Director / Editor: Victor Teboul, Ph.D.
Looking inside ourselves and out at the world
Independent and neutral with regard to all political and religious orientations,® aims to promote awareness of the major democratic principles on which tolerance is based.

Canada. Labour productivity up

The labour productivity of Canadian businesses increased for the third consecutive quarter, rising 0.4% in the first quarter following a 0.3% advance in the previous quarter.

Businesses boosted production in the first quarter while further increasing hours worked.

The real gross domestic product (GDP) of businesses increased 1.2% in the first quarter, its largest advance in a year. Both goods-producing businesses and services-producing businesses contributed to the increase in GDP. The biggest gain was in manufacturing.

Hours worked in the business sector were up 0.7%, following a 0.5% increase the previous quarter. Employment growth accelerated, rising by 0.9%, after holding steady in the fourth quarter, while hours worked per job edged down 0.2%.

The overall gain in business productivity in the first quarter was attributable to goods-producing businesses (+1.2%), following a 0.1% decline in the fourth quarter. Construction (+2.2%) and manufacturing (+0.8%) were the main contributor to this increase, while mining and oil and gas extraction posted a sharp decline (-3.2%).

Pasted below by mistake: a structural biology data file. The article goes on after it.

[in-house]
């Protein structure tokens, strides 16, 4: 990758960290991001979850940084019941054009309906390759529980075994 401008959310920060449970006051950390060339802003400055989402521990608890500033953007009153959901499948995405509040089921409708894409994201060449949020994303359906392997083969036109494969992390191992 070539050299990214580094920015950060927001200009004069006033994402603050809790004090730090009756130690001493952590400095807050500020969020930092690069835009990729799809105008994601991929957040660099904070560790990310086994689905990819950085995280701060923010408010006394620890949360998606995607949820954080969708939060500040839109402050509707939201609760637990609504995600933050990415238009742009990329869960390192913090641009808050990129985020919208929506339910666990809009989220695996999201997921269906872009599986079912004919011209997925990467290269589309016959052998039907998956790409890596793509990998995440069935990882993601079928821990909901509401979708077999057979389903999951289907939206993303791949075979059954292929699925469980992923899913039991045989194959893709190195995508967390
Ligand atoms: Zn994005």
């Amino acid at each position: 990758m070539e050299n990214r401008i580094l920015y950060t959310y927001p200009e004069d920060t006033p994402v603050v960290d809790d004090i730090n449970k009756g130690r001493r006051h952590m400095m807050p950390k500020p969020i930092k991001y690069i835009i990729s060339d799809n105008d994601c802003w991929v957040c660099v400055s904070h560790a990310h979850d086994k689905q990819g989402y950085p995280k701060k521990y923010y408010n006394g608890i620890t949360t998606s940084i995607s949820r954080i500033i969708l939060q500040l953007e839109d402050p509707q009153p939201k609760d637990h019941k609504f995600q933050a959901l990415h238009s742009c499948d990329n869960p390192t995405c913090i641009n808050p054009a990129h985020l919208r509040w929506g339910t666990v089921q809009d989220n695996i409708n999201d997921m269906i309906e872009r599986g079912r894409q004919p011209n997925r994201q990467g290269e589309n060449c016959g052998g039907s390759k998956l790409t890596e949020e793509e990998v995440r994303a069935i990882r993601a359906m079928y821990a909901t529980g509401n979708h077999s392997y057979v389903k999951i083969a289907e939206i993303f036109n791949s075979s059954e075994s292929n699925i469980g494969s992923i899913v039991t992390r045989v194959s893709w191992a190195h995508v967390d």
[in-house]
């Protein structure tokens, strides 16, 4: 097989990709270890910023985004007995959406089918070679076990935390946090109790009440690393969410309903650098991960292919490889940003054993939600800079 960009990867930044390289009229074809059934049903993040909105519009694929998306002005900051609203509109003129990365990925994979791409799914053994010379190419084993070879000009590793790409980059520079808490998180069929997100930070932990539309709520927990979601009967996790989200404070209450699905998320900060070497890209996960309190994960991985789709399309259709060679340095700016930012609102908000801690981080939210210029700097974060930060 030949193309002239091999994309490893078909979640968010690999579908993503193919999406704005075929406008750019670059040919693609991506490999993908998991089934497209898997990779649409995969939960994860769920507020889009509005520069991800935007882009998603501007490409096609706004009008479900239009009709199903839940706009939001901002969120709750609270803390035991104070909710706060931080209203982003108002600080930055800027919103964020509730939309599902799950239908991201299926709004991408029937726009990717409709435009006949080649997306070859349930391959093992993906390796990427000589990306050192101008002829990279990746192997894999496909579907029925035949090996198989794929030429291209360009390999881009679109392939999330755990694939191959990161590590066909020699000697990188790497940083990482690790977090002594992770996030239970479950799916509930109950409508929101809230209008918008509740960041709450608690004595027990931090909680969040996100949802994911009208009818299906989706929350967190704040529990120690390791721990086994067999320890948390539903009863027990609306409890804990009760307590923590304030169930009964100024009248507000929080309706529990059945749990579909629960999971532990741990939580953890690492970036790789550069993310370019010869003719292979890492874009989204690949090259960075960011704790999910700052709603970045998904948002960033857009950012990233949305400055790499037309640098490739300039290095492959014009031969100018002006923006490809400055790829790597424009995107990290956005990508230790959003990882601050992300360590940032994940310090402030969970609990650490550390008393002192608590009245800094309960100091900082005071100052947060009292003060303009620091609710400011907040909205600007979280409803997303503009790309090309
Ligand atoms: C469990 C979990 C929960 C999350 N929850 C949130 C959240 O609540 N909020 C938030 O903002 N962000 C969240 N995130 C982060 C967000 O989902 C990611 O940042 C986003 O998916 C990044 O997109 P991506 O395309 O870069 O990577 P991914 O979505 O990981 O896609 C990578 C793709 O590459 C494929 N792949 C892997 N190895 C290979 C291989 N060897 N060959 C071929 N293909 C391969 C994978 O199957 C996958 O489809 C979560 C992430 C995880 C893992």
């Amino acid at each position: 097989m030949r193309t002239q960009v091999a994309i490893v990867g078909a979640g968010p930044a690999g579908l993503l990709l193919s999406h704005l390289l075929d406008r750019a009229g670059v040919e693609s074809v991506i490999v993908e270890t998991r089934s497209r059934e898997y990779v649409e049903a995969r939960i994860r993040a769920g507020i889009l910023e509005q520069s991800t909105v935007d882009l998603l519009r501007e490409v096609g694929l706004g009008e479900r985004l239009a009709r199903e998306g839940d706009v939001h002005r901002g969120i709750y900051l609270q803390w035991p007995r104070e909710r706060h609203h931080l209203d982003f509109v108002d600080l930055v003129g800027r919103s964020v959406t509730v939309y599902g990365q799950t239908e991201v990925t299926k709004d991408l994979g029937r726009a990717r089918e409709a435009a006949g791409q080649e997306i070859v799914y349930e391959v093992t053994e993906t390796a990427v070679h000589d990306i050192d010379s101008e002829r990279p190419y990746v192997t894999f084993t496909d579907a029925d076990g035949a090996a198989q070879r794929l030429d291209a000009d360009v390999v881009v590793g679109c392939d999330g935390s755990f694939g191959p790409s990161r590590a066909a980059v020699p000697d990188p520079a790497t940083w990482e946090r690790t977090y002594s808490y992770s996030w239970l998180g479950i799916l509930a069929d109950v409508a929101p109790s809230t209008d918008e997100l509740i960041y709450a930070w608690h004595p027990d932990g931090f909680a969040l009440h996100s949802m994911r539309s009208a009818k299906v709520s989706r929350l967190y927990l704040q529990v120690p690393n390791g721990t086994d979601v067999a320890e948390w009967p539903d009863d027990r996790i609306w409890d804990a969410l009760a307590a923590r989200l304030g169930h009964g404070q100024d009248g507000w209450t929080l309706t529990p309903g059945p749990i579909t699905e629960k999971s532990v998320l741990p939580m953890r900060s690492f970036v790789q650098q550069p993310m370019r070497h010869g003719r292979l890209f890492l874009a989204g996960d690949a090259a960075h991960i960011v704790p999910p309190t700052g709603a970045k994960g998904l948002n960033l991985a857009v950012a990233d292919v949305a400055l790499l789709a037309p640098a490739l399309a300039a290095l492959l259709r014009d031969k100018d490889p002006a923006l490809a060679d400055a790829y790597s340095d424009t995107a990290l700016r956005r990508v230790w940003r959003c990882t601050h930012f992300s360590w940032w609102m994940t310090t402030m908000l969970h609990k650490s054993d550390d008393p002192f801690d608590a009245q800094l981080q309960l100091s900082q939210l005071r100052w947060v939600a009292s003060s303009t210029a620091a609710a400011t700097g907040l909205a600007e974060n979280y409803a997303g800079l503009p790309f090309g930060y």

In services-producing businesses, productivity was unchanged. Productivity gains in retail trade, transportation and warehousing, and administrative services were offset by declines in wholesale trade and professional services.

In the United States, productivity in the business sector edged up 0.2% in the first quarter, a slower rate of growth than in the previous quarter (+0.7%).

In Canadian businesses, labour costs per unit of production increased 0.6% in the first quarter, similar to the rate observed in each of the previous three quarters.

Average compensation per hour worked again increased faster than productivity, growing 1.0% in the first quarter, echoing the results of the previous two quarters.

The value of the Canadian dollar in relation to the US dollar rose at roughly the same pace in the first quarter compared with the previous quarter (+2.7%). That was reflected in a 3.3% increase in the unit labour costs of Canadian businesses in American dollars, the same growth rate as in the previous quarter.

By comparison, American business unit labour costs grew by 0.4% in the first quarter, after falling 0.7% in the fourth quarter.

Comment on this article!
To post a comment, we encourage you to become a member of® or log in if you are already a member. You can still post your commentwithout registering, but you will need to fill your personal information each time.

Become a member (free)   |   Log in

Postings are subject to the terms and conditions of®. Before submitting your message , you must read the Terms and conditions of® and agree to them by checking the box below.
Your name:
  I have read and agree to the Terms and conditions of®.
Follow us on ...
Facebook Twitter